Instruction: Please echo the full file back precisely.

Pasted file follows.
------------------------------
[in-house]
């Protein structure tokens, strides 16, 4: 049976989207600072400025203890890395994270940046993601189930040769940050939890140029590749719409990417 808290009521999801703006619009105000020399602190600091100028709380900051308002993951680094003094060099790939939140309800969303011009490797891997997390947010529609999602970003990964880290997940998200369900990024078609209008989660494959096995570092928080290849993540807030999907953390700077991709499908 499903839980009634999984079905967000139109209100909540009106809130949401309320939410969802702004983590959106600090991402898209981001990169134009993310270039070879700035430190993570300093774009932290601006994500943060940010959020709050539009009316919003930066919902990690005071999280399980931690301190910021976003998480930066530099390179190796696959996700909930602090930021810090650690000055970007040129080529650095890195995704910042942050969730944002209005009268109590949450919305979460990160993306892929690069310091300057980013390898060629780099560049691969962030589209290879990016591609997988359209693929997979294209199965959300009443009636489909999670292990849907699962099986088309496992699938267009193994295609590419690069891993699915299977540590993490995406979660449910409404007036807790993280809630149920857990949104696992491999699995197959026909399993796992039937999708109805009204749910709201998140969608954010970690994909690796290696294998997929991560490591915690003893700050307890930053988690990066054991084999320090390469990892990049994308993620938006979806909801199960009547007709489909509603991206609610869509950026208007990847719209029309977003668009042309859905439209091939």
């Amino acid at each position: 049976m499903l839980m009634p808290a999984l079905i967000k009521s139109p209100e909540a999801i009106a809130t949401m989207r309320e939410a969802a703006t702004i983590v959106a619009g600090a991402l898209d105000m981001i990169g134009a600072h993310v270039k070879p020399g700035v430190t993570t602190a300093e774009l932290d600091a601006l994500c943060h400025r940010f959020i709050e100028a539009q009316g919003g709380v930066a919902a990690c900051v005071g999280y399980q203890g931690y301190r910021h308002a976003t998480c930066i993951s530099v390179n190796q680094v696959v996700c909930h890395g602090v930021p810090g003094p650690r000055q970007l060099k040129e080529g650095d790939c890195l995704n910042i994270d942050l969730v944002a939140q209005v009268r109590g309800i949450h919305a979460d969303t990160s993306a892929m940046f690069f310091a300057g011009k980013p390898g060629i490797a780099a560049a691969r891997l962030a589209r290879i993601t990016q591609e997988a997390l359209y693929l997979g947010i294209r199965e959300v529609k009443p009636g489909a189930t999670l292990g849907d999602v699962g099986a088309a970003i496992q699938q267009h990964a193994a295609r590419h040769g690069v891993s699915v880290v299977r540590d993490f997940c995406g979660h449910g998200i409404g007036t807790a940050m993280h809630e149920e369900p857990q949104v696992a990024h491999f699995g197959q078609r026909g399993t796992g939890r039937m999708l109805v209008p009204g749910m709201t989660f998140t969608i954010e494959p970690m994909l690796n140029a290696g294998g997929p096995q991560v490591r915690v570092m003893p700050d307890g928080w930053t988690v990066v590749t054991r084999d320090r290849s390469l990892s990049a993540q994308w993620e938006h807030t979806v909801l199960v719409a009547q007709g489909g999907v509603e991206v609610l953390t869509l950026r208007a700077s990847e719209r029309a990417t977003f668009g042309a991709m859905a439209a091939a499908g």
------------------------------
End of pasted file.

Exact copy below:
[in-house]
């Protein structure tokens, strides 16, 4: 049976989207600072400025203890890395994270940046993601189930040769940050939890140029590749719409990417 808290009521999801703006619009105000020399602190600091100028709380900051308002993951680094003094060099790939939140309800969303011009490797891997997390947010529609999602970003990964880290997940998200369900990024078609209008989660494959096995570092928080290849993540807030999907953390700077991709499908 499903839980009634999984079905967000139109209100909540009106809130949401309320939410969802702004983590959106600090991402898209981001990169134009993310270039070879700035430190993570300093774009932290601006994500943060940010959020709050539009009316919003930066919902990690005071999280399980931690301190910021976003998480930066530099390179190796696959996700909930602090930021810090650690000055970007040129080529650095890195995704910042942050969730944002209005009268109590949450919305979460990160993306892929690069310091300057980013390898060629780099560049691969962030589209290879990016591609997988359209693929997979294209199965959300009443009636489909999670292990849907699962099986088309496992699938267009193994295609590419690069891993699915299977540590993490995406979660449910409404007036807790993280809630149920857990949104696992491999699995197959026909399993796992039937999708109805009204749910709201998140969608954010970690994909690796290696294998997929991560490591915690003893700050307890930053988690990066054991084999320090390469990892990049994308993620938006979806909801199960009547007709489909509603991206609610869509950026208007990847719209029309977003668009042309859905439209091939």
């Amino acid at each position: 049976m499903l839980m009634p808290a999984l079905i967000k009521s139109p209100e909540a999801i009106a809130t949401m989207r309320e939410a969802a703006t702004i983590v959106a619009g600090a991402l898209d105000m981001i990169g134009a600072h993310v270039k070879p020399g700035v430190t993570t602190a300093e774009l932290d600091a601006l994500c943060h400025r940010f959020i709050e100028a539009q009316g919003g709380v930066a919902a990690c900051v005071g999280y399980q203890g931690y301190r910021h308002a976003t998480c930066i993951s530099v390179n190796q680094v696959v996700c909930h890395g602090v930021p810090g003094p650690r000055q970007l060099k040129e080529g650095d790939c890195l995704n910042i994270d942050l969730v944002a939140q209005v009268r109590g309800i949450h919305a979460d969303t990160s993306a892929m940046f690069f310091a300057g011009k980013p390898g060629i490797a780099a560049a691969r891997l962030a589209r290879i993601t990016q591609e997988a997390l359209y693929l997979g947010i294209r199965e959300v529609k009443p009636g489909a189930t999670l292990g849907d999602v699962g099986a088309a970003i496992q699938q267009h990964a193994a295609r590419h040769g690069v891993s699915v880290v299977r540590d993490f997940c995406g979660h449910g998200i409404g007036t807790a940050m993280h809630e149920e369900p857990q949104v696992a990024h491999f699995g197959q078609r026909g399993t796992g939890r039937m999708l109805v209008p009204g749910m709201t989660f998140t969608i954010e494959p970690m994909l690796n140029a290696g294998g997929p096995q991560v490591r915690v570092m003893p700050d307890g928080w930053t988690v990066v590749t054991r084999d320090r290849s390469l990892s990049a993540q994308w993620e938006h807030t979806v909801l199960v719409a009547q007709g489909g999907v509603e991206v609610l953390t869509l950026r208007a700077s990847e719209r029309a990417t977003f668009g042309a991709m859905a439209a091939a499908g």